Meet Michael Cohen, the liar and felon who might help convict his former boss, Donald Trump

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WASHINGTON – Michael Cohen, the longtime lawyer and political fixer for former President Donald Trump, testified for the second and final day Wednesday against his former boss in the porn star hush money case being investigated by the Manhattan district attorney in New York.

Cohen has testified at least 20 times about alleged illegalities by Trump, including whether his former boss told Cohen to provide $130,000 to pornographic film actress Stormy Daniels in the last days of the 2016 campaign. The money allegedly was paid for her silence about sex with Trump, according to Cohen and Daniels.

"They went through everything and I think they're done with Michael," Cohen's lawyer, Lanny Davis, told USA TODAY. "And now we'll see."

Davis said prosecutors from Manhattan District Attorney Alvin Bragg's office didn't say what they intend to do in the case, including whether the grand jury intends to seek an indictment of the former president.

"We don't really don't know what (happens next). They haven't told us anything," Davis said.

Trump has denied wrongdoing, and federal investigators ended their own inquiry into the payments in 2019. But the testimony from Cohen, who already has been convicted and served prison time, could help bring the first charges in history against a former president.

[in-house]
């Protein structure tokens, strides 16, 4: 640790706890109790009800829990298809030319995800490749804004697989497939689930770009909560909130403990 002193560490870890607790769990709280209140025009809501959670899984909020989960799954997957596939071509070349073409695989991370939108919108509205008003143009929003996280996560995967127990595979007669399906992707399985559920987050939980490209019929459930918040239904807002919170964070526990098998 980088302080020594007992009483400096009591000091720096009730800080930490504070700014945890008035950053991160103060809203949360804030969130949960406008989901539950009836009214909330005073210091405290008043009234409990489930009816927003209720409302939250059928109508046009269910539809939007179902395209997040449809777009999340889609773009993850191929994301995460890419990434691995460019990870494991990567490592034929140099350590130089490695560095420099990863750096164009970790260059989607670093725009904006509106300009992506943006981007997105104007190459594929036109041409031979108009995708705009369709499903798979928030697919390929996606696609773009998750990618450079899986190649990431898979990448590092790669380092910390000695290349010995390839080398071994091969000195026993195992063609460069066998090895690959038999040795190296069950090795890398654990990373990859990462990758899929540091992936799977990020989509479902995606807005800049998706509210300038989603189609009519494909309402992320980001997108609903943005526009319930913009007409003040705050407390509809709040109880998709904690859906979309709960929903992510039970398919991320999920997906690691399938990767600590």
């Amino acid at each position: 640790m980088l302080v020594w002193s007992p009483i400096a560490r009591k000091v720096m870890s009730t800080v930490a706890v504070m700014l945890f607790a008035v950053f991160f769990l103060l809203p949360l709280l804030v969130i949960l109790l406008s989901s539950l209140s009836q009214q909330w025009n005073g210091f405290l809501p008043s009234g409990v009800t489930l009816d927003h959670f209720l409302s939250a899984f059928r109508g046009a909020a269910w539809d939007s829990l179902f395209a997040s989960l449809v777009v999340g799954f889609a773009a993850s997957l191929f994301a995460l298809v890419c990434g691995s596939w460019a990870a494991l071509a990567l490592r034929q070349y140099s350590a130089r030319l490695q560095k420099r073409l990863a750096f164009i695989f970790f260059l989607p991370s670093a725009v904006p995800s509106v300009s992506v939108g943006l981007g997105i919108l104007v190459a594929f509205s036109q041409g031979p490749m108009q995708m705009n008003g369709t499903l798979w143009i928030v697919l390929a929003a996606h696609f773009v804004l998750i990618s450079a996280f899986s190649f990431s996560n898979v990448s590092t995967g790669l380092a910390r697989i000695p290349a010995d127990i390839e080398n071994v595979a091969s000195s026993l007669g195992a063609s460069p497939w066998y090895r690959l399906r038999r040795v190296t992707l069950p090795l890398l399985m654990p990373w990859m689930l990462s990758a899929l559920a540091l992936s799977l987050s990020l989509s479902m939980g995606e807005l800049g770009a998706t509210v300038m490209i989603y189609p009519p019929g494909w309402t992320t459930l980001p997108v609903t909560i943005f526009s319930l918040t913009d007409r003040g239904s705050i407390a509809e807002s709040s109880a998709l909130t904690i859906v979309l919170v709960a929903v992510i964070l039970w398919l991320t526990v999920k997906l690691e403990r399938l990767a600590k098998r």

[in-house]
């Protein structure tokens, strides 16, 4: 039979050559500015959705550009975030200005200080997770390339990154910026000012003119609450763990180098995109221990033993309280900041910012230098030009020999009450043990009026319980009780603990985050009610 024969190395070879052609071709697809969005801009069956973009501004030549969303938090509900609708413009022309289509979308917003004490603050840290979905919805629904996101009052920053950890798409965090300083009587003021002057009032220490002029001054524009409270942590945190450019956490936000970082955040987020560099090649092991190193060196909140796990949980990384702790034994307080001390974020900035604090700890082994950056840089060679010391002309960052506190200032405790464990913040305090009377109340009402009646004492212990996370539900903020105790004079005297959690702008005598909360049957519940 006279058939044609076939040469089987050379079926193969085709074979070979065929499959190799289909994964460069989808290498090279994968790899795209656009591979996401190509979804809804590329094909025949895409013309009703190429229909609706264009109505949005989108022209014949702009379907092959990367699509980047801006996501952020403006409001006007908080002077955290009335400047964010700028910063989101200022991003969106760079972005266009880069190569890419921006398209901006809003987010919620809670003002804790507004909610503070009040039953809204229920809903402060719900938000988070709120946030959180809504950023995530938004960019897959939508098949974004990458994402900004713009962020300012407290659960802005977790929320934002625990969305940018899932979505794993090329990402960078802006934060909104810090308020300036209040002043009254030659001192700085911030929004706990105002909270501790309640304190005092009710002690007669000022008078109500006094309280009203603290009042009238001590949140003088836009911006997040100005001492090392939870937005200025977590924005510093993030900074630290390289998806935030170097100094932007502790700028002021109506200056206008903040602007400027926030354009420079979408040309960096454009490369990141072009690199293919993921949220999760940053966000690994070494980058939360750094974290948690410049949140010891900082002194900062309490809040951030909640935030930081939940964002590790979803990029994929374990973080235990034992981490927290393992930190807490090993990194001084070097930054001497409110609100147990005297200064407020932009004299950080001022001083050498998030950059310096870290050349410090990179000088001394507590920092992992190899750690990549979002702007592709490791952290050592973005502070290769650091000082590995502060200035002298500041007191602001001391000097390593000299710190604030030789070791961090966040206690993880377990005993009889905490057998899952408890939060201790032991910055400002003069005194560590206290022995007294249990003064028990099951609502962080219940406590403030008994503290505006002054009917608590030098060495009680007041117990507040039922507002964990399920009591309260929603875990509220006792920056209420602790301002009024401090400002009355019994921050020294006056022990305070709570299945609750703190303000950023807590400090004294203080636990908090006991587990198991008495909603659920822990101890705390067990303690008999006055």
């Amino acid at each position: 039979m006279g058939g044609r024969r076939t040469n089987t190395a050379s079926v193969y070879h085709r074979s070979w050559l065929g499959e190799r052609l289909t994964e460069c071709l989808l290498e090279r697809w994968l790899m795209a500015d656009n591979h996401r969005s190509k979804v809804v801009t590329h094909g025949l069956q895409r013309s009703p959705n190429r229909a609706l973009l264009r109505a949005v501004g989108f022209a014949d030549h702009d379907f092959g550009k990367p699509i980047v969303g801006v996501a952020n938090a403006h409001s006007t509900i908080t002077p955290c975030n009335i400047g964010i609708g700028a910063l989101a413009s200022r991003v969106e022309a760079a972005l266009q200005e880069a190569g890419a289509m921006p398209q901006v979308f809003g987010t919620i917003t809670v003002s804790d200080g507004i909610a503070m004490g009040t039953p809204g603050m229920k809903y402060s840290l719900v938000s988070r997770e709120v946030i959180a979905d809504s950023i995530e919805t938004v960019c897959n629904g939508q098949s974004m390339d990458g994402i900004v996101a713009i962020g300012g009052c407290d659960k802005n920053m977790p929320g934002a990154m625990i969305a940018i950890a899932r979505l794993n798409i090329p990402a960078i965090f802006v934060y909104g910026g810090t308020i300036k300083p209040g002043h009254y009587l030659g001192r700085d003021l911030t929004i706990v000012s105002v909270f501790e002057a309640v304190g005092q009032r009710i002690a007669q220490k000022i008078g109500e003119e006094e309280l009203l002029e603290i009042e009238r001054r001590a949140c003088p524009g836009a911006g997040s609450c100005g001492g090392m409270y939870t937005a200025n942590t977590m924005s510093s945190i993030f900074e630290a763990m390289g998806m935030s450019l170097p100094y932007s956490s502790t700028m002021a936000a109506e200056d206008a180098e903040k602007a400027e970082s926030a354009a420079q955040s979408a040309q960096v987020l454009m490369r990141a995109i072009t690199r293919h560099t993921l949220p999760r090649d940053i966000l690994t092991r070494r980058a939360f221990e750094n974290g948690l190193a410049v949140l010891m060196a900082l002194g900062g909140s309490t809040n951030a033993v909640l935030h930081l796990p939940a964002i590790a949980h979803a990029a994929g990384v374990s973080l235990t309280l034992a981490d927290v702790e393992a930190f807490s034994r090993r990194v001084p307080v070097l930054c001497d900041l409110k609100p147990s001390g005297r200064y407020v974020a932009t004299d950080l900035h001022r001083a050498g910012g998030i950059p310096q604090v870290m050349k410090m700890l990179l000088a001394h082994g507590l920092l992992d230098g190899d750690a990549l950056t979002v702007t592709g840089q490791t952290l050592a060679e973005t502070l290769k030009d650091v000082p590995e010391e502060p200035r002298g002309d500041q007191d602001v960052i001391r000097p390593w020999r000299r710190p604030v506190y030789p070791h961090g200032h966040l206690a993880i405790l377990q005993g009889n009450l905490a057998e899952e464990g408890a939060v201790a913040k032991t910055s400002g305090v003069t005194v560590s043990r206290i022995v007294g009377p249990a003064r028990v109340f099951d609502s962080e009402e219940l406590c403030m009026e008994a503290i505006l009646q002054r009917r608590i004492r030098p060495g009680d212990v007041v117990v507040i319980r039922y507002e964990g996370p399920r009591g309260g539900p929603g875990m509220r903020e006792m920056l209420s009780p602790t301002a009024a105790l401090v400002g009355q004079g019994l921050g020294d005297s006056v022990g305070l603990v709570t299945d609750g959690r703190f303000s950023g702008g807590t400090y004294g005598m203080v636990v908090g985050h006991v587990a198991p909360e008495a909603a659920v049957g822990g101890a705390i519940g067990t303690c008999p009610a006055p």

More: Former Trump attorney Cohen to testify before NY grand jury in porn star hush money probe

Why the timing of Cohen’s testimony matters

Trump faces several criminal inquiries:

  • A Justice Department special counsel is investigating his role in the Capitol attack on Jan. 6, 2021.

  • In Georgia, Fulton County District Attorney Fani Willis is investigating accusations of election fraud.

  • In New York, Bragg's grand jury could be on the verge of deciding whether to indict Trump, according to legal experts.

The New York grand jury invited Trump himself to testify recently. Cohen's testimony combined with Trump's invitation – and refusal – to testify signal that a grand jury decision could be soon, former federal prosecutors Glenn Kirschner and Paul Pelletier told USA TODAY.

More: 'I won't even think about leaving': Trump at CPAC says indictment wouldn't push him out of 2024 race

“It doesn't guarantee that Bragg believes he has enough to indict. But it sure looks like the odds are good that he does," Kirschner said.

Bragg's office has not replied to requests for comment from USA TODAY.

"Disloyal: A Memoir: The True Story of the Former Personal Attorney to President Donald J. Trump," by Michael Cohen.
"Disloyal: A Memoir: The True Story of the Former Personal Attorney to President Donald J. Trump," by Michael Cohen.

Who is Michael Cohen?

Cohen, who once bragged he would "take a bullet" for Trump, was Trump's personal attorney and problem-solver from 2006 to 2018.

Cohen has publicly acknowledged engineering payments during the 2016 campaign to silence two women, including Daniels. "Everything was done with the knowledge and at the direction of Mr. Trump," Cohen testified under oath at a House hearing.

In August 2018, Cohen pleaded guilty in federal court to concealing more than $4 million in personal income from the IRS, making false statements about a home equity loan, and, in 2016, "causing $280,000 in payments to be made to silence two women who otherwise planned to speak publicly about their alleged affairs with a presidential candidate, thereby intending to influence the 2016 presidential election," according to Justice Department documents.

Cohen, who was sentenced to three years in prison, claimed Trump threw him under the bus to save his own reputation and political future. He was released early to home detention because of COVID-19.

Can others support his testimony?